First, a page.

Iodine-Induced Hyperthyroidism (Jod-Basedow Phenomenon) in the Elderly
Pages 33 - 37
Iodine-induced hyperthyroidism, or Jod-Basedow phenomenon, a thyrotoxic condition caused by exposure to increased amounts of iodine, has historically been reported in regions deficient in iodine.1 However, with advances in contrast imaging, this hyperthyroidism has more recently been reported in patients following studies that require administration of iodine-containing contrast media,2-5 but has received little attention in the elderly,6,7 who frequently undergo such studies. The increasing application of these imaging techniques to evaluate and prognosticate diseases of advanced age, in combination with our growing life expectancy, make the geriatric population especially susceptible to the development of Jod-Basedow hyperthyroidism under this clinical setting. We report a case of Jod-Basedow hyperthyroidism in an elderly patient with no known prior thyroid disease who was exposed to iodinated contrast media for cardiac computed tomography (CT) imaging. Given that weight loss was the only clinical manifestation of hyperthyroidism in our patient, we contend that this phenomenon may be an increasing but underrecognized consequence of modern imaging procedures, which entail larger iodine loads, in the geriatric population.
An 83-year-old Caucasian man was referred to the Endocrinology Clinic of the University of California, Los Angeles, Healthcare System, complaining of a 7-pound weight loss over one week. On initial presentation to his primary care physician, the patient reported losing approximately one pound per day with only a modest reduction in his appetite. He denied insomnia, heat intolerance, or diaphoresis, nor did he complain of tremor, palpitations, or change in bowel habit. Approximately 10 days prior to the visit, the patient underwent elective coronary imaging, which involved a thin-section CT scan and administration of an iodinated contrast media. Two doses (20 mL, then 140 mL) of a contrast agent, iohexol, were given intravenously. The patient’s medications included dipyridamole/aspirin 200/25 mg 1 tablet daily, atorvastatin 10 mg nightly, tamsulosin 0.4 mg daily, and aspirin 81 mg daily. His past medical history was significant for hypertension, hyperlipidemia, and a right-sided cerebrovascular accident 3 years previously, from which he had recovered full motor function. He denied any family history of thyroid or other endocrine disease. He had grown up in Hungary and immigrated to the United States as a young man.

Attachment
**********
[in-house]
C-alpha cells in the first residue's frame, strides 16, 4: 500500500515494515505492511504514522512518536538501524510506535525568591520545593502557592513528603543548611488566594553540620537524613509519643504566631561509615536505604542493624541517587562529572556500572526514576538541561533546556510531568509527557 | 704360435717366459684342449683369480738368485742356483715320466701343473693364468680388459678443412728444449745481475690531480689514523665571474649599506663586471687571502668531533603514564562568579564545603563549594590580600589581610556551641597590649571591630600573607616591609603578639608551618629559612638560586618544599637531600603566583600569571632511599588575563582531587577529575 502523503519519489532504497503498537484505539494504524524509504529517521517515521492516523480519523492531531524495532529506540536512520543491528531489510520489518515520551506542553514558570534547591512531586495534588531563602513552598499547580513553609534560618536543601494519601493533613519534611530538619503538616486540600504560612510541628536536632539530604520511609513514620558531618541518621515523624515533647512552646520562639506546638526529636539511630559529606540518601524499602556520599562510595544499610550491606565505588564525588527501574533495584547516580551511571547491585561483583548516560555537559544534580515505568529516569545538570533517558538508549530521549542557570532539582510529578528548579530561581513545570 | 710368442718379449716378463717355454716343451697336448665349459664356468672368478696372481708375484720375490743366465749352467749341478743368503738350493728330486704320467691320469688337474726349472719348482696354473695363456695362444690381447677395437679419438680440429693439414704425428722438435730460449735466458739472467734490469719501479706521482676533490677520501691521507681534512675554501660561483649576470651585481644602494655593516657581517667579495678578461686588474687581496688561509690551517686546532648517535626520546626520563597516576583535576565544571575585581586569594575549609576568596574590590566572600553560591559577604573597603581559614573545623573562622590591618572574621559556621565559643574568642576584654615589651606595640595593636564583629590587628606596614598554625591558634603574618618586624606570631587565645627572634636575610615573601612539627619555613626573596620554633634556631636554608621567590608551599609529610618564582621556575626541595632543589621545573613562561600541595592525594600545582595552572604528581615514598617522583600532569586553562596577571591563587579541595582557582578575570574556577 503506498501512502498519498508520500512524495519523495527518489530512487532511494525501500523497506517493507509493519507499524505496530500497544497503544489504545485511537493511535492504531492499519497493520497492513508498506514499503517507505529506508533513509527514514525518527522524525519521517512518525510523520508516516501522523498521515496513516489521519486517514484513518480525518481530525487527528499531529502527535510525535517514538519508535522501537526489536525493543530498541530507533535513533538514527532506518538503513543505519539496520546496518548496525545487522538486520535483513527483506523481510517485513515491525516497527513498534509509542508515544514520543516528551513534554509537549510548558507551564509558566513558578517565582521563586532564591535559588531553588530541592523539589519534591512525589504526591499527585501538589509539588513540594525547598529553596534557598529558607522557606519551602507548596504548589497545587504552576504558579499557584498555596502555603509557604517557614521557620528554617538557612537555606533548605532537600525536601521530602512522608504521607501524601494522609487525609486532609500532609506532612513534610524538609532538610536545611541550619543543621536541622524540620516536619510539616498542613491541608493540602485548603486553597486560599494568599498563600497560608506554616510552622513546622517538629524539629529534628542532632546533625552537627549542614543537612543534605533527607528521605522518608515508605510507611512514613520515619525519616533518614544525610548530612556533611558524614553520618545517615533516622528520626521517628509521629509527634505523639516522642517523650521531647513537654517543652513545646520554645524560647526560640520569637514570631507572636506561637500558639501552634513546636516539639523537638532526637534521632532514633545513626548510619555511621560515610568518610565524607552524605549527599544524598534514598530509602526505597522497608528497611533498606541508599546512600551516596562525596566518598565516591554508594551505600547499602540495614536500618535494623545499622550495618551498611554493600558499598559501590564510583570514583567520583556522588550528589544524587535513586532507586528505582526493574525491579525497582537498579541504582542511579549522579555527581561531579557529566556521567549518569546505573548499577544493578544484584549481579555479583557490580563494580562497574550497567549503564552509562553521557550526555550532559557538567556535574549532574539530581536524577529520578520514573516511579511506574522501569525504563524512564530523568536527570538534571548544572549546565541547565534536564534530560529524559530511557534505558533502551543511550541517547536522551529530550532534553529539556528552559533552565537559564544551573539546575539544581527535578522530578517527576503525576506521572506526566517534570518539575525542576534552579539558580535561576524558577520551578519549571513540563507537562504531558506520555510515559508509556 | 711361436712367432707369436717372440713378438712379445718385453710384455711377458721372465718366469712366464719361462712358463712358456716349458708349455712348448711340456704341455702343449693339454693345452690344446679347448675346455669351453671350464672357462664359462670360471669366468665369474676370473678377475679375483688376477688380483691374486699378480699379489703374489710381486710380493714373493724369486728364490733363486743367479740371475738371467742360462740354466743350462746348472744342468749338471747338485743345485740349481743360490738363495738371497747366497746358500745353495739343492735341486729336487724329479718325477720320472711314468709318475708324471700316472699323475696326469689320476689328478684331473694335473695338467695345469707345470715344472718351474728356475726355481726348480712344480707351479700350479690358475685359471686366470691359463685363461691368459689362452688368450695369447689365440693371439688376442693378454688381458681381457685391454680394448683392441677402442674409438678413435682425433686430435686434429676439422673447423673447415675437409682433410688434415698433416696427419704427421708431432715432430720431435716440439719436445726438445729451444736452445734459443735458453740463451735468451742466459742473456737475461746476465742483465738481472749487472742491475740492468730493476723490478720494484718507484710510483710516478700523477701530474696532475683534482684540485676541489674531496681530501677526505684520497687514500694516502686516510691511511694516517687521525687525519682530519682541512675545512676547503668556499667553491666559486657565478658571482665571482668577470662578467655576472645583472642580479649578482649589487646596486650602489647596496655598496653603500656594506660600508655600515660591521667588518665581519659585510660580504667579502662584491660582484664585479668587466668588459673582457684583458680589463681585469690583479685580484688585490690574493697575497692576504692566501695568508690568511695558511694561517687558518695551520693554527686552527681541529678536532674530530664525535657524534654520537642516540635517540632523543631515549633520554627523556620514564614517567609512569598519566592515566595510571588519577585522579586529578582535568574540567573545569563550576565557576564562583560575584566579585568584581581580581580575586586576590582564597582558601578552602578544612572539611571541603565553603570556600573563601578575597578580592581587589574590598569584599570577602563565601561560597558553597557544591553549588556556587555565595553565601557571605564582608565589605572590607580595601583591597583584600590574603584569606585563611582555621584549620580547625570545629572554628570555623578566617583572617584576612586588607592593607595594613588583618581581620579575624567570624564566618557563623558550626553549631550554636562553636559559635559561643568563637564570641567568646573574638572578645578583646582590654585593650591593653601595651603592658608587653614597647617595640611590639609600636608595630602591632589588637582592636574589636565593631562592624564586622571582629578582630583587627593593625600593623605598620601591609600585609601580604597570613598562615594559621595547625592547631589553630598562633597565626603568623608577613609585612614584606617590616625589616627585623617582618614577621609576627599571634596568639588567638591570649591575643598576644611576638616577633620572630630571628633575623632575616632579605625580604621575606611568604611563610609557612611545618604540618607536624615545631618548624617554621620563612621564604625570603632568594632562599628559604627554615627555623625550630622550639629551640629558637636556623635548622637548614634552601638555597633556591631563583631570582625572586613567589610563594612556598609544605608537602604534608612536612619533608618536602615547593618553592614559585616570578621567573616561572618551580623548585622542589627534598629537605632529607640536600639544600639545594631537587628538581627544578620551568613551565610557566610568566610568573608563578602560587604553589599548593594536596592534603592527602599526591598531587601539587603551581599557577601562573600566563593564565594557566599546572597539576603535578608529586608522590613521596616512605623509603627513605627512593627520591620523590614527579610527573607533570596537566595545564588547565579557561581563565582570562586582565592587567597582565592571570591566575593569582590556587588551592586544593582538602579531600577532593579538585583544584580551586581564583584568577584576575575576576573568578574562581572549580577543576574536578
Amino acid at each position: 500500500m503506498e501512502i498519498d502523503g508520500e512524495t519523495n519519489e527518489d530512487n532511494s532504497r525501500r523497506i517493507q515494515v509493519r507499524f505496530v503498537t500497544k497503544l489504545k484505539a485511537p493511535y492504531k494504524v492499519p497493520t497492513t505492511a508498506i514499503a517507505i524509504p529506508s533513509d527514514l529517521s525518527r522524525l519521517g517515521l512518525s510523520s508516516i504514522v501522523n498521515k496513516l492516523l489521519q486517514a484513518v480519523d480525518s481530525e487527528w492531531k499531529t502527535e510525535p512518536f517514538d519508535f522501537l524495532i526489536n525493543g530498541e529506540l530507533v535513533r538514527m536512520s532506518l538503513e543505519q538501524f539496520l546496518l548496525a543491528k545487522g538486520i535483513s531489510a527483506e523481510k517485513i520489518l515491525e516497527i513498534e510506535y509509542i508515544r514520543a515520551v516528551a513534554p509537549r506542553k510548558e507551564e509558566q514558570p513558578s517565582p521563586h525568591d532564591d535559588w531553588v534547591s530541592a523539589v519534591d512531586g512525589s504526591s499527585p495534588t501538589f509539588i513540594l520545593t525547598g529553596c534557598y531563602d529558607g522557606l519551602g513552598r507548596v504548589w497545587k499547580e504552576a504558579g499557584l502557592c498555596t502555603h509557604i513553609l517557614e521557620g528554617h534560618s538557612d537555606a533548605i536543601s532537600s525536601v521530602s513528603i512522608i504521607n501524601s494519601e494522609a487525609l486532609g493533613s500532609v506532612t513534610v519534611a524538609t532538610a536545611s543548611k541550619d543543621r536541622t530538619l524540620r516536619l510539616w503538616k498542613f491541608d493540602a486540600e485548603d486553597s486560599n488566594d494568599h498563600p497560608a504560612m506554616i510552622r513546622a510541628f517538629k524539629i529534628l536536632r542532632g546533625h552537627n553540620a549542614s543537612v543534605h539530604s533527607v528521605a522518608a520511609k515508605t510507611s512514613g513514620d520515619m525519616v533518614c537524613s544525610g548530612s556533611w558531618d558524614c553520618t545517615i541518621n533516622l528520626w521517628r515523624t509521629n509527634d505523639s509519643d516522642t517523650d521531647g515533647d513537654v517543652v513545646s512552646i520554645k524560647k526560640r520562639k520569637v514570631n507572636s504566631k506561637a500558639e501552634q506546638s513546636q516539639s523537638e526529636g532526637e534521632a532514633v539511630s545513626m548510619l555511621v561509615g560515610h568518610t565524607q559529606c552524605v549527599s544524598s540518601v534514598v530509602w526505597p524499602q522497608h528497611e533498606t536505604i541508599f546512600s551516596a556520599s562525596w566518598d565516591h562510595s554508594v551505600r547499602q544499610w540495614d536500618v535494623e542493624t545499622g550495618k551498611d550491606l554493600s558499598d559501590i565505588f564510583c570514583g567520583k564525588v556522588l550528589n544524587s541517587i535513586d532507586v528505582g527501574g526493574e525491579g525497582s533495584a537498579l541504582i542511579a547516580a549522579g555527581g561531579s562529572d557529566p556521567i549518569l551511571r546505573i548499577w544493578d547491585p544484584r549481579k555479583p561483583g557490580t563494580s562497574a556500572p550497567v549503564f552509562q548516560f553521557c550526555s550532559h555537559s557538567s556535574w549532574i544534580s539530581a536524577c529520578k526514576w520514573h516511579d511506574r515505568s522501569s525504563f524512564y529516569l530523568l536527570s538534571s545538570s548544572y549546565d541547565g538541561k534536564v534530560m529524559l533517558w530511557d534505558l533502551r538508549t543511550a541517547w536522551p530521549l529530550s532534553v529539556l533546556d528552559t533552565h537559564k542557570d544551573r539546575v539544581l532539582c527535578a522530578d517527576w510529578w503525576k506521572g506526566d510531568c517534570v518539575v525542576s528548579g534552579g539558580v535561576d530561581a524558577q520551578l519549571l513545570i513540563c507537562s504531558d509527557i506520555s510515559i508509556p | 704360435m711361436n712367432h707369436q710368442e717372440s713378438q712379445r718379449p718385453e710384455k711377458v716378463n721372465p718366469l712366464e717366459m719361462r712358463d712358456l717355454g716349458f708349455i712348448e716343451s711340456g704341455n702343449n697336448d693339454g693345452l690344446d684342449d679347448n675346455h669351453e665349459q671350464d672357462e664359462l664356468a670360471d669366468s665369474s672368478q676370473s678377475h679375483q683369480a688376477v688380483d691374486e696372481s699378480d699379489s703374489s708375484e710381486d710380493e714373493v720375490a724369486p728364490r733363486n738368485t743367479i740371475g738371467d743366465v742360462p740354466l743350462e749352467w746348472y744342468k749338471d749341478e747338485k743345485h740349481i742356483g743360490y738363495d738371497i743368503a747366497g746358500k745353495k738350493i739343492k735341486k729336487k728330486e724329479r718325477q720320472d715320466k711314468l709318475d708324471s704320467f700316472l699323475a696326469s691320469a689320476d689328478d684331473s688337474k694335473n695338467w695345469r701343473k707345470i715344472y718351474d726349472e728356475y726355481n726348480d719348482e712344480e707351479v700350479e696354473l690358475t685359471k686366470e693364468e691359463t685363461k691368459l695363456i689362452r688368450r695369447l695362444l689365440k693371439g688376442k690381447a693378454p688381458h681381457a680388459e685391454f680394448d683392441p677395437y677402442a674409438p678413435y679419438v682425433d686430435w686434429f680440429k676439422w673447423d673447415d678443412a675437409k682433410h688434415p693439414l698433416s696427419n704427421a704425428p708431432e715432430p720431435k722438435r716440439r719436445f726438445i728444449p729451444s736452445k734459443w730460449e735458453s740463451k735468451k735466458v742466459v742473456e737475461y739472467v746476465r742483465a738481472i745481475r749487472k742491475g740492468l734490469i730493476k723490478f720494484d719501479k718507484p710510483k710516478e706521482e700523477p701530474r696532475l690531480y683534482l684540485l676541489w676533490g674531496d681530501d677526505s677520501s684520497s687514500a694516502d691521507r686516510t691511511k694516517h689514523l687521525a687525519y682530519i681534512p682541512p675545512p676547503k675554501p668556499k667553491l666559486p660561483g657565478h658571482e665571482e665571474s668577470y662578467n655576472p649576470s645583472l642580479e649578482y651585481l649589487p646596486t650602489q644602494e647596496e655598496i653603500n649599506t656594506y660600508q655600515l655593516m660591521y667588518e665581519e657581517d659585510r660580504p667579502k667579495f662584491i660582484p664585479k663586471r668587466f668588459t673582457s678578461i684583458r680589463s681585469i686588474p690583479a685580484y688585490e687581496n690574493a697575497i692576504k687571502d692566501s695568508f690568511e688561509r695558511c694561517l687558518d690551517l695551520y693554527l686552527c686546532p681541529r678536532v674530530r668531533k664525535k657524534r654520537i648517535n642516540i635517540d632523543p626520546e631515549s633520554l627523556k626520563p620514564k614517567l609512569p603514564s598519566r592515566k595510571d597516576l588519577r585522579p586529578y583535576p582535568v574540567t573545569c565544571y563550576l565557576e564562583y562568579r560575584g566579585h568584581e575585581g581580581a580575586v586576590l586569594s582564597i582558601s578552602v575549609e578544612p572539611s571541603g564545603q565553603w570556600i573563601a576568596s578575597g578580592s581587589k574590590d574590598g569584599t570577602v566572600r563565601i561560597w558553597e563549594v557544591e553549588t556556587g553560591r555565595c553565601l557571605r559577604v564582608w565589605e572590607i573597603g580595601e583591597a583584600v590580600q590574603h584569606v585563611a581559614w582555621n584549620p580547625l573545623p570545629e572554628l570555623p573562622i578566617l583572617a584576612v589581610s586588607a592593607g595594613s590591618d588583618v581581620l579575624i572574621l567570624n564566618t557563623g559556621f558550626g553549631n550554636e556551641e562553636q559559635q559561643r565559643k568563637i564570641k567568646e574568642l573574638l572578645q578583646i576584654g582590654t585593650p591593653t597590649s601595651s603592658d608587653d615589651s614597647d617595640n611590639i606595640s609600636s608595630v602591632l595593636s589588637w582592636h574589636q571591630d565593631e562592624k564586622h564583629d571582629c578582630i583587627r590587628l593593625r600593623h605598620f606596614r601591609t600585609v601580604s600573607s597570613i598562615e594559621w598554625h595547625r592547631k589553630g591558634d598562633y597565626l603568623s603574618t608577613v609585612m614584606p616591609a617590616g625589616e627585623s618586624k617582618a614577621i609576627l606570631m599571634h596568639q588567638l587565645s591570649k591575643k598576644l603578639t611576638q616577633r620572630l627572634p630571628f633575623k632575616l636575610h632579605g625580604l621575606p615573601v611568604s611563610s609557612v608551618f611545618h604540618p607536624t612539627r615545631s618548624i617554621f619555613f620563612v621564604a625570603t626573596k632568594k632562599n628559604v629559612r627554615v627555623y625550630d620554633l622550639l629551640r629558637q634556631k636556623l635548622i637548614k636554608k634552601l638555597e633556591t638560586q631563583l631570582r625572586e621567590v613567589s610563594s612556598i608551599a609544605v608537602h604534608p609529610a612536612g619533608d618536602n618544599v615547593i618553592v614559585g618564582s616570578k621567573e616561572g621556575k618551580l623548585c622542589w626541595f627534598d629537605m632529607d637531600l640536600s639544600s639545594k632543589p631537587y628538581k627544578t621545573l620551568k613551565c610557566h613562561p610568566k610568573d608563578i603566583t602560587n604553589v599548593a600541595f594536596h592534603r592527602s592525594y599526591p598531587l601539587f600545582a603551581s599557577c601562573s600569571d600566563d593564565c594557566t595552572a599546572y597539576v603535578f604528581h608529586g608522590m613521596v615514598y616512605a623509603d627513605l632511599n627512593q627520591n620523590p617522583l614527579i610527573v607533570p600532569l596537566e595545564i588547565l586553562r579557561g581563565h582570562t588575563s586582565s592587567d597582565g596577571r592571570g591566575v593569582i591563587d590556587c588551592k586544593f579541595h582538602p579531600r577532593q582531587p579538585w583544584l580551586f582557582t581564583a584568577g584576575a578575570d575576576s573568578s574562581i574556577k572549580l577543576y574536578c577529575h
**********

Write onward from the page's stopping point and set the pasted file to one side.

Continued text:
On physical exam, the patient was a healthy-appearing gentleman who was alert and in no apparent distress. His weight was 160 pounds, and height was 5 feet 4 inches. He was afebrile, with a temperature of 96.7 degrees Fahrenheit. Pulse rate was 80 beats per minute, and blood pressure was 140/60 mm Hg. There was no eyelid lag, stare, exophthalmos, or scleral icterus. Oropharynx was clear. There was no palpable thyroid goiter, and the gland was nontender without bruits. Cardiovascular exam was significant for a grade II over VI systolic murmur radiating to the axilla and a soft mid-systolic murmur at the upper-left and -right sternal borders. Respiratory and abdominal examinations were unremarkable. Assessment of extremities showed a trace of pitting edema at both ankles, with no cyanosis or clubbing. His hands were warm, without tremor or diaphoresis. Neuromuscular exam revealed symmetrical and normal power and tone, with grossly normal coordination and reflexes.
Laboratory data obtained at an outside laboratory five days after the cardiac imaging study showed an elevated total thyroxine (T4) level of 12.8 μg/dL (reference range, 4.5-12.5), elevated free T4 index of 4.9 ng/dL (reference range, 1.0-4.4), and suppressed thyrotropin, or thyroid-stimulating hormone (TSH), of 0.02 μIU/mL (reference range, 0.34-5.6). Laboratory tests obtained at the initial visit to the endocrinology clinic showed a normal serum chemistry panel and complete blood cell count, while serum TSH was undetectable at